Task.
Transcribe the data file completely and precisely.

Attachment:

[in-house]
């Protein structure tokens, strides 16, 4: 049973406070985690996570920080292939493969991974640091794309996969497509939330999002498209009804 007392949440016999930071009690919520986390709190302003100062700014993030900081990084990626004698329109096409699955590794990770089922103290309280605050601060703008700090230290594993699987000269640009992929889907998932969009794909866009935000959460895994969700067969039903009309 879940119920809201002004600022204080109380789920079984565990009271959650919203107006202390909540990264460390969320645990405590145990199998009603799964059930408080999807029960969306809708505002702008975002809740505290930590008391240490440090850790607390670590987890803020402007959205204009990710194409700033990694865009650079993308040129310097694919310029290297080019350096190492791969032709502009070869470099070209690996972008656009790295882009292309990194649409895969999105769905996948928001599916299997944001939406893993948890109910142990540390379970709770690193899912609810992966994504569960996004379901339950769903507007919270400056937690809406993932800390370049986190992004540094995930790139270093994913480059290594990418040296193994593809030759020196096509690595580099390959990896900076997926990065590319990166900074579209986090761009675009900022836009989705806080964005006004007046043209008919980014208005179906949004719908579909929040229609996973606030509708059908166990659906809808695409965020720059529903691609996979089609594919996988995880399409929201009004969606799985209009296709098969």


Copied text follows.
[in-house]
């Protein structure tokens, strides 16, 4: 049973406070985690996570920080292939493969991974640091794309996969497509939330999002498209009804 007392949440016999930071009690919520986390709190302003100062700014993030900081990084990626004698329109096409699955590794990770089922103290309280605050601060703008700090230290594993699987000269640009992929889907998932969009794909866009935000959460895994969700067969039903009309 879940119920809201002004600022204080109380789920079984565990009271959650919203107006202390909540990264460390969320645990405590145990199998009603799964059930408080999807029960969306809708505002702008975002809740505290930590008391240490440090850790607390670590987890803020402007959205204009990710194409700033990694865009650079993308040129310097694919310029290297080019350096190492791969032709502009070869470099070209690996972008656009790295882009292309990194649409895969999105769905996948928001599916299997944001939406893993948890109910142990540390379970709770690193899912609810992966994504569960996004379901339950769903507007919270400056937690809406993932800390370049986190992004540094995930790139270093994913480059290594990418040296193994593809030759020196096509690595580099390959990896900076997926990065590319990166900074579209986090761009675009900022836009989705806080964005006004007046043209008919980014208005179906949004719908579909929040229609996973606030509708059908166990659906809808695409965020720059529903691609996979089609594919996988995880399409929201009004969606799985209009296709098969």